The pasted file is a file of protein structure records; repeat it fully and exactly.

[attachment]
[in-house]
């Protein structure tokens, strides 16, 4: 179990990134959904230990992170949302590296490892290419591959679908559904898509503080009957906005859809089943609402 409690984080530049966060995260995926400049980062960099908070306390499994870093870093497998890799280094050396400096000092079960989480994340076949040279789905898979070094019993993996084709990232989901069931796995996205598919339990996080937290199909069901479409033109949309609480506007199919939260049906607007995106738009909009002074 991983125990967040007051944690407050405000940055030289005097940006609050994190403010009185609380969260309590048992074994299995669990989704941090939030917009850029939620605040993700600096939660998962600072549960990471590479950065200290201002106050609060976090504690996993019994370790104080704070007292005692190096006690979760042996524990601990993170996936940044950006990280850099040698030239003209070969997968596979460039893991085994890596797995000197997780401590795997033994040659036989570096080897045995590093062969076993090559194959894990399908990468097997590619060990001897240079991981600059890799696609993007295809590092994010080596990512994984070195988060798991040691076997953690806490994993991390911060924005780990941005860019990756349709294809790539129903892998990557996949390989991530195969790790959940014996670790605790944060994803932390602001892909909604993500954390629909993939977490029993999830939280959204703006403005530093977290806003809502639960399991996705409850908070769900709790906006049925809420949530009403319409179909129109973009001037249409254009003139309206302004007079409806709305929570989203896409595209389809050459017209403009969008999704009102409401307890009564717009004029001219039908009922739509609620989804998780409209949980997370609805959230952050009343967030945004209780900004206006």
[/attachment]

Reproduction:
[in-house]
């Protein structure tokens, strides 16, 4: 179990990134959904230990992170949302590296490892290419591959679908559904898509503080009957906005859809089943609402 409690984080530049966060995260995926400049980062960099908070306390499994870093870093497998890799280094050396400096000092079960989480994340076949040279789905898979070094019993993996084709990232989901069931796995996205598919339990996080937290199909069901479409033109949309609480506007199919939260049906607007995106738009909009002074 991983125990967040007051944690407050405000940055030289005097940006609050994190403010009185609380969260309590048992074994299995669990989704941090939030917009850029939620605040993700600096939660998962600072549960990471590479950065200290201002106050609060976090504690996993019994370790104080704070007292005692190096006690979760042996524990601990993170996936940044950006990280850099040698030239003209070969997968596979460039893991085994890596797995000197997780401590795997033994040659036989570096080897045995590093062969076993090559194959894990399908990468097997590619060990001897240079991981600059890799696609993007295809590092994010080596990512994984070195988060798991040691076997953690806490994993991390911060924005780990941005860019990756349709294809790539129903892998990557996949390989991530195969790790959940014996670790605790944060994803932390602001892909909604993500954390629909993939977490029993999830939280959204703006403005530093977290806003809502639960399991996705409850908070769900709790906006049925809420949530009403319409179909129109973009001037249409254009003139309206302004007079409806709305929570989203896409595209389809050459017209403009969008999704009102409401307890009564717009004029001219039908009922739509609620989804998780409209949980997370609805959230952050009343967030945004209780900004206006």